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11 of 11 people found the following review helpful
5.0 out of 5 stars Disinterring Dr Browne, 2 May 2012
By 
Samuel Romilly (London United Kingdom) - See all my reviews
This review is from: The Major Works (English Library) (Paperback)
Browne, Thomas (1605-82). Doctor of medicine and man of letters, educated at Oxford and Leyden, Browne was the epitome of moderation and tolerance in an age of fanaticism, who found in the Bible not a battlefield but a playground. In much he was as credulous as any of his generation. Much of what he wrote raised no murmur: he discoursed learnedly on the flowers and fish of Scripture; he demonstrated that Jesus reclined rather than sat at supper. Poised between two worlds, the old one of authority and the new one of inquiry, as a scientist he was tempted to find naturalistic explanations for miracles, as a Christian he conquered this temptation "on his knees". He could not, however, curb a persistent tendency to notice inconsistencies and improbabilities in the minutiae of the Bible. He could at times reconcile both reason and revelation: on the relationship of diametric to circumference [2 Chron 4:2] one should "adhere into Archimedes who speaketh exactly rather than the Sacred text which speaketh largely". He might protest that he did not question the metamorphosis of Lot's wife into a pillar of salt, "although some conceive that expression metaphorical". He would not deny that Absolam hanged by his hair rather than by his neck "though if he had a helmet on I could not conceive it". He did not doubt that Judas hanged himself "though there is much evidence against it". He might declare that the Bible is "a most singular book" and aver that its seeming inconsistencies merely reflect human limitation. Whatever his protestations, the chink in the armour of Scriptural infallibility was revealed, and the questioning intellect aroused. Yet his was an inveterately curious rather than clinically scientific mind. Conscious as he was of human fallibility, he always kept his scepticism circumspect. He teased the sacred texts rather than criticised them. Just as he rejoiced in the natural world so there is no doubting his appetite for and enjoyment of the Bible: "it is one of the hardest books I have met with; I wish there had been more of it."

Read Thomas Browne in this or any other edition,especially Religio Medici, and luxuriate in the language as much as the sentiment. A truly great writer, though sadly little remembered, who manages to make grandiloquence sing. The above is my encomium, in which I have tried to give a little of the feel of the man.
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8 of 8 people found the following review helpful
5.0 out of 5 stars Perennial best edition of Browne, 23 Aug 2012
By 
Noverre to go (Norwich, England) - See all my reviews
This review is from: The Major Works (English Library) (Paperback)
Constantine Patrides 1977 edition of the major works of Sir T.B. remains by far the best available edition of the 17th century physician-philosopher's writings. Penguin books term this edition as 'a low print edition', meaning, it's not so cheap but has been permanently available for the last 35 years. Testimony indeed to it being a slow burner. Not only does this edition include an introduction of considerable insight and sympathy, but also C.A. Patrides in his 'Above Atlas his shoulders' essay, acknowledges Frank Huntley's 1962 critical book which emphasised the intimate relationship between the 1658 diptych discourses. Likewise C.A. Patrides has read up on his subject enough to include mention of Peter Green's 1959 speculation on the reason why passages of Browne's prose are unlike any other in the 17th c. may have been due to his occasional dipping into the medicine cabinet - Crucially C.A. Patrides acknowledges the vital role which Hermeticism, Neoplatonism and Neopythagorean thought played upon Browne's spirituality and creativity.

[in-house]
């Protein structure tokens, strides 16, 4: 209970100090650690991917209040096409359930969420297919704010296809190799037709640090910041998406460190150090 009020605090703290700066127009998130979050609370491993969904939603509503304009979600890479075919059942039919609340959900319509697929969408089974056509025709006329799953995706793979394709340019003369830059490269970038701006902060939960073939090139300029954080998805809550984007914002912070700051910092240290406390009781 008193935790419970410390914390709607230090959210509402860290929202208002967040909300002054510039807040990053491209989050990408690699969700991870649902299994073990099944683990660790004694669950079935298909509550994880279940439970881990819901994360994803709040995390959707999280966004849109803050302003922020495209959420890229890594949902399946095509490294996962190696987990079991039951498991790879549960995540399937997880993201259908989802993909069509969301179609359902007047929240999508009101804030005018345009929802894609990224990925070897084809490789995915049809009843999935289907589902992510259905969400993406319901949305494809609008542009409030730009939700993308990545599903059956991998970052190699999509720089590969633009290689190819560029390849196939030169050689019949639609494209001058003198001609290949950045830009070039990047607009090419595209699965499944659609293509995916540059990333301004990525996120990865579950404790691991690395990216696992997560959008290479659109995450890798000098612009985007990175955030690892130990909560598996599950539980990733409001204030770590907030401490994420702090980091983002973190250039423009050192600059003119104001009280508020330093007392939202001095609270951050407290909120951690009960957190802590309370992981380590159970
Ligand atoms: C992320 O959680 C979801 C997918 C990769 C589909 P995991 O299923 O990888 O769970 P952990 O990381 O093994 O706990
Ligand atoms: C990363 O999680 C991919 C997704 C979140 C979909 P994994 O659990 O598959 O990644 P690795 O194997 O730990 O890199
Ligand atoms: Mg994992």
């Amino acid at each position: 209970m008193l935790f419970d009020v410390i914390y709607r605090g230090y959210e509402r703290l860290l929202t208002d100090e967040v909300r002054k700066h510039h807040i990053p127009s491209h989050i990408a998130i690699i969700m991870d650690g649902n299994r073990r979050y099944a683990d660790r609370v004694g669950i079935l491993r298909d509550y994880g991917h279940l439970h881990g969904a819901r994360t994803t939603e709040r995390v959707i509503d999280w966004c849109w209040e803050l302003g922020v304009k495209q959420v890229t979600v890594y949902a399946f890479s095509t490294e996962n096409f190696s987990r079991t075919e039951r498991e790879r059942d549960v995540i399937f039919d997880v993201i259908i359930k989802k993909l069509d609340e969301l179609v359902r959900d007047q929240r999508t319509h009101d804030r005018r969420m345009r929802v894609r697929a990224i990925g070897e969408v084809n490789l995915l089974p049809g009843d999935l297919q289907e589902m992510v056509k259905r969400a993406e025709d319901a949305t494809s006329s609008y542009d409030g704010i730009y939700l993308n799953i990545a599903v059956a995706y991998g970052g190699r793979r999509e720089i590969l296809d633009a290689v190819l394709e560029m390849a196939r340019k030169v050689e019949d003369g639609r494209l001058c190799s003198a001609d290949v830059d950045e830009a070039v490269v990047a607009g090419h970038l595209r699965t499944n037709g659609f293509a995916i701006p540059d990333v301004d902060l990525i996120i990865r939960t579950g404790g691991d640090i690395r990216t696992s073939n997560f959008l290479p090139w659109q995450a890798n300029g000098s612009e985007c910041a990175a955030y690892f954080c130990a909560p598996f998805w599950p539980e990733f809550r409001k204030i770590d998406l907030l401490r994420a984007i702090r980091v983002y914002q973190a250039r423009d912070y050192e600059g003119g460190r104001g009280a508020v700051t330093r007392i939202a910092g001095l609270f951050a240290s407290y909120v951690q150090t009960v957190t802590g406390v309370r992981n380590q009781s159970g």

In addition to extensive foot-notes this 1977 edition includes generous chunks of 'Pseudodoxia Epidemica', Browne's major work of scientific journalism. It also includes BOTH of the 1658 diptych discourses in sequence to each other (in my 1658 edition the two discourses are appended to Pseudodoxia in this running sequence, first, both dedicatory epistles to each respective discourse, then Urn-Burial, then Garden of Cyrus).

This edition also includes the minor works, the medical-flavoured 'A Letter to a Friend', the tract On Dreams and Samuel Johnson's biography of Browne, itself including one of the few contemporary accounts of Browne. There's also a useful glossary of ancient names and a comprehensive bibliography. Highly recommended edition, not least for still being the only edition which gives the reader both 1658 discourses, as intended by Browne, not only Urn-Burial, which may be the reverse and not the obverse of the baroque coin exquisitely minted by Browne.
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The Major Works (English Library)
The Major Works (English Library) by Thomas Browne (Paperback - 30 Jun 1977)
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